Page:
'The Plan'??? Is Trump's Executive Order 13848 Going to #StopTheSTEAL?
In September 2018, President Donald J. Trump issued Executive Order on Imposing Certain Sanctions in the Event of Foreign Interference in a United States Elections. Let's Hunt for the Truth about this order and what it may reveal about this years election stealing.
On Sept. 12, President Trump signed Executive Order 13848, titled “Imposing Certain Sanctions in the Event of Foreign Interference in a United States Election.” Reporting in early August suggested that such an order was being drafted, though—as will be discussed below—it appears to have changed in some meaningful ways.
The document opens by finding that foreign persons’ “ability … to interfere in or undermine public confidence in [U.S.] elections … constitutes an unusual and extraordinary threat to the national security and foreign policy of the [U.S.],” thus triggering the president’s authority under the International Emergency Economic Powers Act (IEEPA), codified at 50 U.S.C. §1701. (For additional background on IEEPA in the sanctions context, see here. For additional background on IEEPA more generally, including surveys of past uses, see here, here and here).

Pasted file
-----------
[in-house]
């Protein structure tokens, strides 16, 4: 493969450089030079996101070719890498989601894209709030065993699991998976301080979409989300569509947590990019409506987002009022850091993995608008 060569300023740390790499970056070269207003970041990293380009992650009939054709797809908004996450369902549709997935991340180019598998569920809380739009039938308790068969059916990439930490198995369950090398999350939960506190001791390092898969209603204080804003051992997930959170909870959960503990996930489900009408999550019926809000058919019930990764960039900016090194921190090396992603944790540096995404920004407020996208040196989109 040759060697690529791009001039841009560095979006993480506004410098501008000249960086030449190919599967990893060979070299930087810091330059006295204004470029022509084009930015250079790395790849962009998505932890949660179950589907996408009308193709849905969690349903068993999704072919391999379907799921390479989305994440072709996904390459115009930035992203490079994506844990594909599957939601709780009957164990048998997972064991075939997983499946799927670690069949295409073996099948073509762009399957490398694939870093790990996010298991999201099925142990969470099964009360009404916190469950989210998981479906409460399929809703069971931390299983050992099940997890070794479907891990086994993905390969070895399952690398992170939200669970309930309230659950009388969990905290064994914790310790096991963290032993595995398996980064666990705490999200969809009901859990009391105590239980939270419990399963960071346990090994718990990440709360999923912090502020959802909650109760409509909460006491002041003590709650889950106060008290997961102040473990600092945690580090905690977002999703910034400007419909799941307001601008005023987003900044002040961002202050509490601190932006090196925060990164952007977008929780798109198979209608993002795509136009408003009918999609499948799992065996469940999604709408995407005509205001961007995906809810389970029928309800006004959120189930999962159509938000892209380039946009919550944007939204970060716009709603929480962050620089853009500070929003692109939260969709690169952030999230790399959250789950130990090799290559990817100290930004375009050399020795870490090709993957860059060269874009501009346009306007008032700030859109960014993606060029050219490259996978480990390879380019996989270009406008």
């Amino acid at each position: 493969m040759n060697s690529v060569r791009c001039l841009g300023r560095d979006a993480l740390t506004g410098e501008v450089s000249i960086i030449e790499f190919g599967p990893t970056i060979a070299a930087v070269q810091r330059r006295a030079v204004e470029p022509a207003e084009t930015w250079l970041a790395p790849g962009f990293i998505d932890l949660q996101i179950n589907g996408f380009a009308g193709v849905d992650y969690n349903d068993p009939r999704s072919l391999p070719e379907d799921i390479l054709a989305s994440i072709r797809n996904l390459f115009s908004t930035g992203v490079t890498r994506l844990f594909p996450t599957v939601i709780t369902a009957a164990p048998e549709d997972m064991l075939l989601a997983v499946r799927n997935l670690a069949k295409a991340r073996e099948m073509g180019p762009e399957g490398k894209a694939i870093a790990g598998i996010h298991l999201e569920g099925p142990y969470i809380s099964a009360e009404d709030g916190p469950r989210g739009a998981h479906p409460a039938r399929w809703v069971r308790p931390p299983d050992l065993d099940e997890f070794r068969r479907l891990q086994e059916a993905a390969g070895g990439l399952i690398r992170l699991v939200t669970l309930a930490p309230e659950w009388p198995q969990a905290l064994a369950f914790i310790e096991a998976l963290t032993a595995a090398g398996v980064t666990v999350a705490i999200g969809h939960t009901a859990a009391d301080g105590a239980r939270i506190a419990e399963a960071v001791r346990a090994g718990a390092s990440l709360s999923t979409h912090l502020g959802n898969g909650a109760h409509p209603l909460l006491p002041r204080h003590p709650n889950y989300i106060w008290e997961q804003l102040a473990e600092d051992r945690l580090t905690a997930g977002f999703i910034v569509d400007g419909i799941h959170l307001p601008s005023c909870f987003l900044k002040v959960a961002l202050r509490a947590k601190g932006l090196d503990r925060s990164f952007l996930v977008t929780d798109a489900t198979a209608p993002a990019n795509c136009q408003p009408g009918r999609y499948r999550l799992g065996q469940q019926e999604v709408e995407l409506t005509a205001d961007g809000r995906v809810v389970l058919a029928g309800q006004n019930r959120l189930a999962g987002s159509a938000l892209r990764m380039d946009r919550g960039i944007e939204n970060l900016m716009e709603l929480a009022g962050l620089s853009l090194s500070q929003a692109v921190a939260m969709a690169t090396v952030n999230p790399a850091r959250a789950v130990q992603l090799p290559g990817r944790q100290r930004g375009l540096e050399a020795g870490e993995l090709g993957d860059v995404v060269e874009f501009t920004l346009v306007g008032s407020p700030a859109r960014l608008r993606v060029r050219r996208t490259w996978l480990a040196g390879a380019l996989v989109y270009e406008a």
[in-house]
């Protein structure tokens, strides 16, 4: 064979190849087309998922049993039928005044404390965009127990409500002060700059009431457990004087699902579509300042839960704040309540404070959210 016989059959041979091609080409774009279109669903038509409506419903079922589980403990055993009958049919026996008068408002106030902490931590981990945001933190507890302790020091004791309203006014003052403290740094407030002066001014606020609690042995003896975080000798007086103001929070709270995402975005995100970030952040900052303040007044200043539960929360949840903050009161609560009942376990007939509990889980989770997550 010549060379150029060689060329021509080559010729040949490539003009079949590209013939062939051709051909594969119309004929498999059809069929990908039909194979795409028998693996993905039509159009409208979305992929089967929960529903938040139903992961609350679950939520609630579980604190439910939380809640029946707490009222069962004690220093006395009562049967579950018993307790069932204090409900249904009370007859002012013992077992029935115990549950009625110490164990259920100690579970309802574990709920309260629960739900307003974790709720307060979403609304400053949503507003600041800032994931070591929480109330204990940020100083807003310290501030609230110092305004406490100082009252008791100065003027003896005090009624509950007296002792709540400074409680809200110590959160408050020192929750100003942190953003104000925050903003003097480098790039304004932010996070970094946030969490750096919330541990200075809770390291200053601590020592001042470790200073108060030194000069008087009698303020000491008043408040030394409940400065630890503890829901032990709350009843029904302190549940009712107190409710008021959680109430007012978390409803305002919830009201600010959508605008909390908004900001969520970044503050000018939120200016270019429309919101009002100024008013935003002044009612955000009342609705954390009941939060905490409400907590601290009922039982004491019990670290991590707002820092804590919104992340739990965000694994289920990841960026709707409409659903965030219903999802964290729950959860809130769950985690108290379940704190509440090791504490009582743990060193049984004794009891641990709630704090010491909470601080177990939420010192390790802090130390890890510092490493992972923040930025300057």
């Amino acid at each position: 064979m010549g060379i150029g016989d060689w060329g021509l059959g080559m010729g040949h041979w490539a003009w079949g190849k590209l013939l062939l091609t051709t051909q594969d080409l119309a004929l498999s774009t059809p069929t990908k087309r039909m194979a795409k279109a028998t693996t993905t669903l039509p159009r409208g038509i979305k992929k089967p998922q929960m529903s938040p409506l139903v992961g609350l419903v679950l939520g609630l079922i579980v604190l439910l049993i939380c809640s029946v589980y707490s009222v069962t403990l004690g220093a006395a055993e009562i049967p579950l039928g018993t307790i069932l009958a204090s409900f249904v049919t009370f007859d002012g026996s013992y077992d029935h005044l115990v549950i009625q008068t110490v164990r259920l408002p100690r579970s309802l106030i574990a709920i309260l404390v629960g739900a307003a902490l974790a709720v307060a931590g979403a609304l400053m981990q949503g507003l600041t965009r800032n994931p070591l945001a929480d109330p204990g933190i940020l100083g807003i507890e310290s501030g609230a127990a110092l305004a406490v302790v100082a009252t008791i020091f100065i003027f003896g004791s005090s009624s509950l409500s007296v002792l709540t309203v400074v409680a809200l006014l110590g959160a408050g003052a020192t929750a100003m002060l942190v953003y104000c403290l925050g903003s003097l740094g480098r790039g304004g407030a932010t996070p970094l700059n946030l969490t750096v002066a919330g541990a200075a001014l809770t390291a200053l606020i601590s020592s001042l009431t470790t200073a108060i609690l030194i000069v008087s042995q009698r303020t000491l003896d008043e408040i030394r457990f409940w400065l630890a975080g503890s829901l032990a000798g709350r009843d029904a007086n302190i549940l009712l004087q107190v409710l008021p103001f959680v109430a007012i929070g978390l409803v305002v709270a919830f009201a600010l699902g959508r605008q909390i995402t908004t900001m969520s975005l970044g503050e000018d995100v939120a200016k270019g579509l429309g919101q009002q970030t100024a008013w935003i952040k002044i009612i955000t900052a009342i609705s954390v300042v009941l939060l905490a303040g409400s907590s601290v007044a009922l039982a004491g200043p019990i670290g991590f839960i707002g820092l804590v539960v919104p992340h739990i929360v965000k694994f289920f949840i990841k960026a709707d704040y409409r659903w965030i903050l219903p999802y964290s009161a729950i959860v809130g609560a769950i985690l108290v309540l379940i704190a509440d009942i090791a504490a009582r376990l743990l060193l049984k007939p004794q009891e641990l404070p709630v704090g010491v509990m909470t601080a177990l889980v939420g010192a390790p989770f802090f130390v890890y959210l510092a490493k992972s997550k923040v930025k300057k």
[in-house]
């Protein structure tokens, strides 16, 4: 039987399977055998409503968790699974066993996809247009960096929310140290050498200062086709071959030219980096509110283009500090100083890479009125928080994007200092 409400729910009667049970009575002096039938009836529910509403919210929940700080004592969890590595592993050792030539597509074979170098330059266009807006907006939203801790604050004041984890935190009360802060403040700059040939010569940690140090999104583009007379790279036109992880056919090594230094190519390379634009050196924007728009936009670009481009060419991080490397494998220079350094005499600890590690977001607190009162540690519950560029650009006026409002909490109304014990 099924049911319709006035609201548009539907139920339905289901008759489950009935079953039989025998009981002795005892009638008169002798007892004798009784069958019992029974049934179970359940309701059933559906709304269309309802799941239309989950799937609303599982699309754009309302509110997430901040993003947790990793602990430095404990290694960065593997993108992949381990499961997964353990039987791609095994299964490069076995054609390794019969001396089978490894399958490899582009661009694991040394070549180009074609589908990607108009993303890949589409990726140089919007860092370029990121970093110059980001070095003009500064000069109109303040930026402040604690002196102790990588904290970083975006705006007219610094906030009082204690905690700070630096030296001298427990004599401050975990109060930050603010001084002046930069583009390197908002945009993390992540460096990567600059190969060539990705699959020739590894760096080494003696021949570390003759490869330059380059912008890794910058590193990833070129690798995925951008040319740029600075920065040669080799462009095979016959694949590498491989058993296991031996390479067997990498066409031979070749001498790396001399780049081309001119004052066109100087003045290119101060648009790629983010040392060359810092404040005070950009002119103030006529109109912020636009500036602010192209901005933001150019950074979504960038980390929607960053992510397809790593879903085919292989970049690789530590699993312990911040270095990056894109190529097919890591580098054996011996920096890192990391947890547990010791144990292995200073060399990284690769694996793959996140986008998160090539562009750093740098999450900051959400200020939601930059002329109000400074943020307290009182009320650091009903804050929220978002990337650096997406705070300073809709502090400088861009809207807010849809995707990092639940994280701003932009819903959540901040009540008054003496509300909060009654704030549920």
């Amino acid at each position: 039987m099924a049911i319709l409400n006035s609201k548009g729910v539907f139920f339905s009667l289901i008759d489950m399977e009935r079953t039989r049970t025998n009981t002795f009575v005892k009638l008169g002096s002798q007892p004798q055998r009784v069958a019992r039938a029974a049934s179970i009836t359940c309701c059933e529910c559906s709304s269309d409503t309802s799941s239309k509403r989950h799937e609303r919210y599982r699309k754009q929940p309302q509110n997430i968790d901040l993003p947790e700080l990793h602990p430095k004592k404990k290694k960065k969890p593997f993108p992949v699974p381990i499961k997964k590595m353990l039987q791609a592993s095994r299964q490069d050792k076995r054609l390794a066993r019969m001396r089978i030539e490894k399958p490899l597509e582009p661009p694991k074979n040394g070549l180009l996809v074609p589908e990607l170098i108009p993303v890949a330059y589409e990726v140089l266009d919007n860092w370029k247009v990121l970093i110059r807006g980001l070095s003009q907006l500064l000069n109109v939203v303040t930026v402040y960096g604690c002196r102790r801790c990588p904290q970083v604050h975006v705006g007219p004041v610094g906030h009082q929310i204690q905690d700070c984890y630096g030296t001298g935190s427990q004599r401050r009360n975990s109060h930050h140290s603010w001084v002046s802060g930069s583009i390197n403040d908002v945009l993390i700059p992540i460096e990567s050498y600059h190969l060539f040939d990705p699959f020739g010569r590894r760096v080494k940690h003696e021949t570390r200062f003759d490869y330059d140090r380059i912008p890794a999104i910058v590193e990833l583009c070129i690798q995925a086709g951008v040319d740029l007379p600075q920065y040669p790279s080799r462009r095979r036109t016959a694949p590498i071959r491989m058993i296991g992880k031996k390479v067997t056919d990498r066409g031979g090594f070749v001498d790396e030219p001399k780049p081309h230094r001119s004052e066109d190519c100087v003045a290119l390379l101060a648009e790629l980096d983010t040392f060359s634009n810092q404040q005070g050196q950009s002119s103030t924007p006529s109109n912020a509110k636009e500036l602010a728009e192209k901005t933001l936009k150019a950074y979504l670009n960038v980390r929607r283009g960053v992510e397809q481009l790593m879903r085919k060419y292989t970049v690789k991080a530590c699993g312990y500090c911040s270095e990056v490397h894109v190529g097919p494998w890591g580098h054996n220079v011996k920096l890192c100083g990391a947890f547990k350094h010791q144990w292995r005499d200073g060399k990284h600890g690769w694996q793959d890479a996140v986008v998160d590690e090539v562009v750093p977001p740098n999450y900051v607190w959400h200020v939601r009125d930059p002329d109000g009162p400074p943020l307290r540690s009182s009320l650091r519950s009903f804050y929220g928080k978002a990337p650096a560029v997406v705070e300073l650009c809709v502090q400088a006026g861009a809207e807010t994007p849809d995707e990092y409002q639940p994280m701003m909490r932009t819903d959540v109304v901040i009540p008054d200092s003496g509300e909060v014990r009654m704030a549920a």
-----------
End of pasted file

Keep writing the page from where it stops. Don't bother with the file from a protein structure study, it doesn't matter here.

Section 1 of the order establishes an interagency process for determining whether election interference has occurred. First, the director of national intelligence (DNI) has 45 days to determine—in consultation with appropriate agencies—whether “a foreign government, or any person acting as an agent of or on behalf of a foreign government, has acted with the intent or purpose of interfering in [any election for Federal office].” Second, within 45 days after receiving the DNI’s assessment, the attorney general and secretary of homeland security—in consultation with appropriate agencies—are to send the president and the secretaries of state, defense and the treasury a report evaluating two questions:
(i) the extent to which any foreign interference that targeted election infrastructure materially affected the security or integrity of that infrastructure, the tabulation of votes, or the timely transmission of election results; and
(ii) if any foreign interference involved activities targeting the infrastructure of, or pertaining to, a political organization, campaign, or candidate, the extent to which such activities materially affected the security or integrity of that infrastructure, including by unauthorized access to, disclosure or threatened disclosure of, or alteration or falsification of, information or data.
The directive also requires the report to “identify any material issues of fact with respect to these matters that the Attorney General and the Secretary of Homeland Security are unable to evaluate or reach agreement on at the time the report is submitted.”
It is worth noting that Section 1 is focused almost exclusively on disruptions to “election infrastructure,” which the order later defines somewhat narrowly: